Drug Enforcement Administration


Clyde E. Shelley, Jr., Special Agent in Charge

June 05, 2017

Contact: SA Elaine Cesare

Phone Number: (571) 324-7520

South Texas Woman Sentenced In Opioid Prescription Drug Distribution Conspiracy

DALLAS - Bertha Alicia Garcia, 50, of Channelview, Texas, who pleaded guilty to her role in a pill mill operation that operated during parts of 2013-2015, has been sentenced, announced Clyde E. Shelley, Jr., Special Agent in Charge of the Dallas Drug Enforcement Administration division office and United States Attorney John R. Parker. 
Garcia was sentenced last week to 37 months in federal prison by U.S. District Judge Sidney A. Fitzwater, following her guilty plea in October 2016 to one count of conspiracy to distribute a controlled substance, namely oxycodone.  Judge Fitzwater ordered Garcia to surrender to the Bureau of Prisons on July 18, 2017.  
In March 2015, a federal grand jury in Dallas indicted 23 individuals, including Garcia, on offenses related to their participation in a prescription drug distribution conspiracy. In 2016, an additional seven individuals were charged in superseding indictments.
That indictment alleged that from at least May 2013 through July 2014, the defendants participated in a scheme to illicitly obtain prescriptions for pain medications, such as oxycodone and hydrocodone, and then distribute those controlled substances for profit. As part of the conspiracy, individuals, often homeless or of limited means, were recruited and paid to pose as patients at medical clinics, including the McAllen Medical Clinic in Dallas, to obtain prescriptions to fill those prescriptions at designated pharmacies.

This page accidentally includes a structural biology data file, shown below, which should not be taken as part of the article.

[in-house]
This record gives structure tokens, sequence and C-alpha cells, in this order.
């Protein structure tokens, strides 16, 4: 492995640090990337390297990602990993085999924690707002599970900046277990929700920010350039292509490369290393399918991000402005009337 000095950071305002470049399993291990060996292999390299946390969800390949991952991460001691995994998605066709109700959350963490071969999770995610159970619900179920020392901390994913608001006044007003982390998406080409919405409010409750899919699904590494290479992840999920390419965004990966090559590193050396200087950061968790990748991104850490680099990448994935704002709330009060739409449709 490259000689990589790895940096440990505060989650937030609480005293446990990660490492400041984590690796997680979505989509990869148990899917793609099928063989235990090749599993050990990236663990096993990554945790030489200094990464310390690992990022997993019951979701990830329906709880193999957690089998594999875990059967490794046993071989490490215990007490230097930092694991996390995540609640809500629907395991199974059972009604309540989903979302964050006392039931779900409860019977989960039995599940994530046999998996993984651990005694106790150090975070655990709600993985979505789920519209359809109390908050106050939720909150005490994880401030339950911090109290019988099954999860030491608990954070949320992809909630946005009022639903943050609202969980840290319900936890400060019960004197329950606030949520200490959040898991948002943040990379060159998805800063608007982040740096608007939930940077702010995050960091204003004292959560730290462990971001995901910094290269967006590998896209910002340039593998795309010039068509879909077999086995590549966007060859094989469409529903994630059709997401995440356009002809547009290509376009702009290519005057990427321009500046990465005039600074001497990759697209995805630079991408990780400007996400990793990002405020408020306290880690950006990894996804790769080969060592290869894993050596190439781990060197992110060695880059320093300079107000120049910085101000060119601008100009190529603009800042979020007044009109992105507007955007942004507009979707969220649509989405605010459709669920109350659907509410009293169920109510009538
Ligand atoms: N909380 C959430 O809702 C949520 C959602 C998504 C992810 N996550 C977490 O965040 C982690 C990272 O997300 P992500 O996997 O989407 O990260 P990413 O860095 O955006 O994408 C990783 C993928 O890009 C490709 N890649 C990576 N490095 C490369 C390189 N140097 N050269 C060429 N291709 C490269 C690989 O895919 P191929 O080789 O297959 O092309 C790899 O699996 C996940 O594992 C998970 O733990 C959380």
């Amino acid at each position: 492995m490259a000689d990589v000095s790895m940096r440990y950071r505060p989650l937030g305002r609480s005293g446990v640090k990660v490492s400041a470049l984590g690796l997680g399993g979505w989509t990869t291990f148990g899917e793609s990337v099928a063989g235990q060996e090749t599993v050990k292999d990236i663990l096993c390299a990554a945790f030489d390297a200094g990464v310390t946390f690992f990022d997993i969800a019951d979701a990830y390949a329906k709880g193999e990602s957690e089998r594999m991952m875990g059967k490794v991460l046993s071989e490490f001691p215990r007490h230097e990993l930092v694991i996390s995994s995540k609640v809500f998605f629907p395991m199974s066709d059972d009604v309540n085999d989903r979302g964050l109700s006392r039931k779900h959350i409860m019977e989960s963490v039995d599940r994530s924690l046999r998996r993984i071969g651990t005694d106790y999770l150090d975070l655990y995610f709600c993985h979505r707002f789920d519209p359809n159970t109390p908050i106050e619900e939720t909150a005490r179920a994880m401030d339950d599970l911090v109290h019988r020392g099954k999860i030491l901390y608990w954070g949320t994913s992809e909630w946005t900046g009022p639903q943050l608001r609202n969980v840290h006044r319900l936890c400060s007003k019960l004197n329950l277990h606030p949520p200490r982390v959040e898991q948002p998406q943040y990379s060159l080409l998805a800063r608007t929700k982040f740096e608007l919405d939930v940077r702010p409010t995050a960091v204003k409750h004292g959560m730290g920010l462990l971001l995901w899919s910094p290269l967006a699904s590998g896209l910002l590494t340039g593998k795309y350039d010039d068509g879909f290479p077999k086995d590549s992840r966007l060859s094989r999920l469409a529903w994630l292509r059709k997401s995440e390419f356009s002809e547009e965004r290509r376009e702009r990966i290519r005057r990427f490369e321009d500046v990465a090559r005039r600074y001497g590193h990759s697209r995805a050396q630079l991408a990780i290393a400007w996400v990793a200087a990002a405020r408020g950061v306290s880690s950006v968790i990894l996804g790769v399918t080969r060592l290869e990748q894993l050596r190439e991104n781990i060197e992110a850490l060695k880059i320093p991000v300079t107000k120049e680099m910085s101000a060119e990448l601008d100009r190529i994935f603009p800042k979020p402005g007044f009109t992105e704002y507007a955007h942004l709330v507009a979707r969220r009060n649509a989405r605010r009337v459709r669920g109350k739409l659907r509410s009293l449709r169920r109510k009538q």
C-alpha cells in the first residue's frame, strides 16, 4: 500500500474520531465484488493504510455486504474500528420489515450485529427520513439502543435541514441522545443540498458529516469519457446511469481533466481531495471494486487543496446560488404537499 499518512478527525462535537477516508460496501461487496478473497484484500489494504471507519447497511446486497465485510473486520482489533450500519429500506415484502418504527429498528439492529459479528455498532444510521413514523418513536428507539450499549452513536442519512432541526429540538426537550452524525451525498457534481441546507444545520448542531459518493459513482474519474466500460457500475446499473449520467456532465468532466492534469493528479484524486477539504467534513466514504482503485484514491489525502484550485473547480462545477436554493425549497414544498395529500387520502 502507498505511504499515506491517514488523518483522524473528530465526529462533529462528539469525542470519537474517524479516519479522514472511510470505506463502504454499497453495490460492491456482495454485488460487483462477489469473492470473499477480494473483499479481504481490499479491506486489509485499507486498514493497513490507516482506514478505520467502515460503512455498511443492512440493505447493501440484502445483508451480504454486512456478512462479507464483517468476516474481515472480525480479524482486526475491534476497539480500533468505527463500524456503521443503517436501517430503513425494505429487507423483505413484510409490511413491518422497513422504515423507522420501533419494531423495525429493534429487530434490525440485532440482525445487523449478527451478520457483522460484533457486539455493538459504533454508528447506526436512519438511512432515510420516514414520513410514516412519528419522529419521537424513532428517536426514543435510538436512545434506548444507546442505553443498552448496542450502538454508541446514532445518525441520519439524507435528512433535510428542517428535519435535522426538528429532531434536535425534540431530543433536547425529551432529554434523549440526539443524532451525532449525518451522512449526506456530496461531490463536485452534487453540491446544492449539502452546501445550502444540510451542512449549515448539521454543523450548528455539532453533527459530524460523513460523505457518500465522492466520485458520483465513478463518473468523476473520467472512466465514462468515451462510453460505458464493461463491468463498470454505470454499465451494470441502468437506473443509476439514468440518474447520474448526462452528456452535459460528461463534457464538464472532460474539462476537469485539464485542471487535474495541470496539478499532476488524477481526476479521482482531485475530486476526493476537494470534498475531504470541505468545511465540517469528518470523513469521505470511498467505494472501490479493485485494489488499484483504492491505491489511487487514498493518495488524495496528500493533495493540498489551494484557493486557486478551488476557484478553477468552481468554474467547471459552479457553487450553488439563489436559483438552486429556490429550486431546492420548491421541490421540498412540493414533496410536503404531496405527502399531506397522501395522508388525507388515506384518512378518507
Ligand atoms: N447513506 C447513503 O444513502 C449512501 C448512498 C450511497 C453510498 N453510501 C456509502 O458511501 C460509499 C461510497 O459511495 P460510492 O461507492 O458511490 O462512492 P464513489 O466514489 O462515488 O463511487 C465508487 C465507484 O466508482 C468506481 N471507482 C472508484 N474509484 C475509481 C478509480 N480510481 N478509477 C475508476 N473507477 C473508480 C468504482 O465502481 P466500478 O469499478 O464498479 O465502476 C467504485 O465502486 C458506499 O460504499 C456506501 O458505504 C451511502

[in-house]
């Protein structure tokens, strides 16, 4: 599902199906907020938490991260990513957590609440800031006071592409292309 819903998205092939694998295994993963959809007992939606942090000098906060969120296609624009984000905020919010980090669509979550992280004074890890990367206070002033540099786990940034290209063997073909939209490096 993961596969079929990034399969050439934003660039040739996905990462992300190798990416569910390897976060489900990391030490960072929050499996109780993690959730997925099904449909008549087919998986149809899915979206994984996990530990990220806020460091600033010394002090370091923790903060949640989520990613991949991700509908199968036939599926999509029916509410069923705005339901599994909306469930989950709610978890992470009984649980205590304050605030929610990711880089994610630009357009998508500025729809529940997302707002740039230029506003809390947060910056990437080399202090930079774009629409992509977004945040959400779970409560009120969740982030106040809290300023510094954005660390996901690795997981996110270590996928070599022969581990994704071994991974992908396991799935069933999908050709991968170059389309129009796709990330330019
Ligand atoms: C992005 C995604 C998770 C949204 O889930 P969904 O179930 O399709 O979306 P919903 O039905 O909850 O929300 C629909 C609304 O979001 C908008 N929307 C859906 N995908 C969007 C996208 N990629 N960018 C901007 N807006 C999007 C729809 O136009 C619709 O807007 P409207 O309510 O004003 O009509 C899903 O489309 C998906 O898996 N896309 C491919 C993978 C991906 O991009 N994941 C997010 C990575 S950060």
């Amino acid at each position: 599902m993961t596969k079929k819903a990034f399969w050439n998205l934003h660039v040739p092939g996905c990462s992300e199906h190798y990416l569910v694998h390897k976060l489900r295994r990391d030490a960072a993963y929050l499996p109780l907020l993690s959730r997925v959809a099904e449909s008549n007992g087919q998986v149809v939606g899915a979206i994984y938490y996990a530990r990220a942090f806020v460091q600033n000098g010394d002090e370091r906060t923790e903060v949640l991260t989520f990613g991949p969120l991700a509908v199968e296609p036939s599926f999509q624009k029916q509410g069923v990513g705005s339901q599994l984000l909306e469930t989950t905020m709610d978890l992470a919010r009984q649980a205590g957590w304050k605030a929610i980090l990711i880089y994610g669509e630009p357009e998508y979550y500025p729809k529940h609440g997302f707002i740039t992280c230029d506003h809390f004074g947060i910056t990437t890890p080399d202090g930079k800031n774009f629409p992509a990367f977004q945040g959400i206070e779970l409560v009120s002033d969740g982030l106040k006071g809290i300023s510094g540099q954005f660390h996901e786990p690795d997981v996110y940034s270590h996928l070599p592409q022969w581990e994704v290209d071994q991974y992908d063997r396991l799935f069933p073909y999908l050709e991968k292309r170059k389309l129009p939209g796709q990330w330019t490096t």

According to documents filed in the case, on August 8, 2013, Garcia and another co-conspirator met with a law enforcement officer acting in an undercover capacity at ABS Medical and Chiropractic clinic on Avenue C in the Houston suburb of Channelview, Texas.  The undercover officer indicated that he wanted to obtain 30mg oxycodone pills and paid the clinic $420 in cash but never met with a medical practitioner and did not have a medical examination.  Later the same day, Garcia met the officer at a gas station in Jacinto City, Texas, and delivered a prescription for 90 10mg oxycodone pills.  Garcia has never been a licensed medical practitioner, has never held a DEA registration number, and has never been authorized to distribute or dispense oxycodone, a Schedule II controlled substance. 

The investigation was conducted by the Drug Enforcement Administration, with assistance from the Internal Revenue Service, Texas Department of Public Safety, the Louisiana State Police, the Grand Prairie Police Department, the Dallas Police Department, the Houston Police Department, the Arlington Police Department, the Greenville Police Department, the Parker County Sheriff’s Office, the U.S. Marshal’s Service, the U.S. Postal Inspection Service, and the Diplomatic Security Service.  Assistant U.S. Attorney Mary Walters prosecuted the case.
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